For the identification of insects and other fauna and flora of South Africa: please click on the following links:
Insects and related species: Antlions - Ants - Bees - Beetles - Bugs - Butterflies, Moths and Caterpillars - Centipedes and Millipedes - Cockroaches - Crickets - Dragonflies and Damselflies - Grasshoppers and Katydids - Mantis - Stick Insects - Ticks and Mites - Wasps - Woodlice
Plants, Trees, Flowers: (Note: Unless plants fall into a specific species such as Cacti, they have been classified by their flower colour to make them easier to find) Bonsai - Cacti, Succulents, Aloes, Euplorbia - Ferns and Cycads - Flowers - Fungi, Lichen and Moss - Grass - Trees
Animals, Birds, Reptiles etc.: Animals, Birds, Fish and Crabs - Frogs - Lizards - Scorpions - Snails and Slugs - Snakes - Spiders - Tortoise, Turtles and Terrapins - Whipscorpions
Other photography: Aeroplanes - Cars and Bikes - Travel - Sunrise - Water drops/falls - Sudwala and Sterkfontein Caves etc.

Wednesday, June 19, 2013

White Paintbrush (Haemanthus albiflos)

Family Amaryllidaceae
It is a very variable plant. The oblong leaves vary in colour from pale to dark green or greyish-green and are usually smooth and sometimes shiny. They may occasionally be covered with short, soft hairs, or have yellowish spots on the upper surface. Unlike most other Haemanthus species, which prefer full sun, H. albiflos almost always occurs in shady habitat in forest and bushveld vegetation. The upper half of the bulb is usually exposed above ground and is bright green.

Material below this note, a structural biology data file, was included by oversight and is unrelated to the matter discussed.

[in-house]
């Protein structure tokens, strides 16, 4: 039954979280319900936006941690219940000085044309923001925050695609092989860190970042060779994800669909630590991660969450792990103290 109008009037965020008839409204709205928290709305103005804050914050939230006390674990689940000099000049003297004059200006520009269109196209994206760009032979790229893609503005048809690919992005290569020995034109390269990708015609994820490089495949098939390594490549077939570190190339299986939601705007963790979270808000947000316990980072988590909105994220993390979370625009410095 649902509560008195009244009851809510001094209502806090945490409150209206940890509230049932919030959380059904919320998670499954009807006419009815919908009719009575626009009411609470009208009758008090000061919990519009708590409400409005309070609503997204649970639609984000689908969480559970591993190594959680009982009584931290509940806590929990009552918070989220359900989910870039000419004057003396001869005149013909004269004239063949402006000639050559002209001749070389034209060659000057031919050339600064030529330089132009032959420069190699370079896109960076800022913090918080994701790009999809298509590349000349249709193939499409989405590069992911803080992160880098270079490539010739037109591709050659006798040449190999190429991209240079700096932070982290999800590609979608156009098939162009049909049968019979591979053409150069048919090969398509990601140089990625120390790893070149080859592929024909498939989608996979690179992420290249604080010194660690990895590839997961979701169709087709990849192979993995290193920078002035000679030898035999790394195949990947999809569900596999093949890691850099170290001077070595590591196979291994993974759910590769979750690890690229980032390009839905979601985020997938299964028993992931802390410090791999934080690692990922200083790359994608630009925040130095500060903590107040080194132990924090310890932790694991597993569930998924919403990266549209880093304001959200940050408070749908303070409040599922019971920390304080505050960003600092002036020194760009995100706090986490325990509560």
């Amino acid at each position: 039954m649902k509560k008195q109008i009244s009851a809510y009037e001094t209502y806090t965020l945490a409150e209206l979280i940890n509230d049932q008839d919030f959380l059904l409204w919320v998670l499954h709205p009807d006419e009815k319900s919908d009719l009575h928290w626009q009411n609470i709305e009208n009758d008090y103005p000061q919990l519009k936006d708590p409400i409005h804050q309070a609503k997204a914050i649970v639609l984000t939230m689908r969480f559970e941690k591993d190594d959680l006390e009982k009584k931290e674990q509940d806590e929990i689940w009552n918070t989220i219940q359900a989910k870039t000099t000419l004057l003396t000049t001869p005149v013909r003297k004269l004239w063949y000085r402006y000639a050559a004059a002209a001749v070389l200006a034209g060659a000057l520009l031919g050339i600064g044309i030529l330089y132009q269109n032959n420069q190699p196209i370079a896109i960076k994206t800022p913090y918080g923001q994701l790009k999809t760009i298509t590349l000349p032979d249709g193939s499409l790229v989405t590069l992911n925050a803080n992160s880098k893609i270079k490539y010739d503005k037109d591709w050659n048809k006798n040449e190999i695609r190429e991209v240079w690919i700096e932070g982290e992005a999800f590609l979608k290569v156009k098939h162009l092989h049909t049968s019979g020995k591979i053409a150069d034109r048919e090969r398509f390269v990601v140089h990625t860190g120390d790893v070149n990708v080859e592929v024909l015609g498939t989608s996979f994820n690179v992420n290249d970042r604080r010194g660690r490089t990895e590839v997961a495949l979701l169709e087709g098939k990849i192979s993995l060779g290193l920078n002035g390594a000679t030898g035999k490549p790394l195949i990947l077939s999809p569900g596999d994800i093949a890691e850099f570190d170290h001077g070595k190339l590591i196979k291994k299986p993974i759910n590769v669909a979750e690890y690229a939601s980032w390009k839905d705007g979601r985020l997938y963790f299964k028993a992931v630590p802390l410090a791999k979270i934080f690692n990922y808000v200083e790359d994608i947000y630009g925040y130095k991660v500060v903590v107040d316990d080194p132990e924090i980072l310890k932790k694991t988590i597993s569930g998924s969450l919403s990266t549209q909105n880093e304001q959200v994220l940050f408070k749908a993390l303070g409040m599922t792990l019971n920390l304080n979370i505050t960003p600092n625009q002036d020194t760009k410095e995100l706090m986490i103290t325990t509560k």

This plant is reported to be used in traditional medicine to treat chronic coughs and as a charm to ward off lightning.
Haemanthus albiflos grows up to about 250 mm high when in flower, and it has a wide, mainly coastal distribution stretching from the southern Cape through many parts of the Eastern Cape, right up to the northern parts of KwaZulu-Natal.
H. albiflos has a long flowering period extending from early April to as late as July (autumn and winter) in the wild, but sporadic blooms may also appear at any time of the year under cultivation. The flower head (known as an umbel in botanical terms) is compact, usually about 30-50 mm wide, and consists of numerous erect, narrow white flowers, enclosed by several broad, greenish-white bracts. The erect stamens protrude conspicuously beyond the tips of the flowers and their anthers turn bright yellow or orange when ripe. Bees and butterflies visit the flowers and are probably the pollinators, but this has not been confirmed. The ripe fruit is a most attractive bright orange or red fleshy berry producing a distinctive musty odour.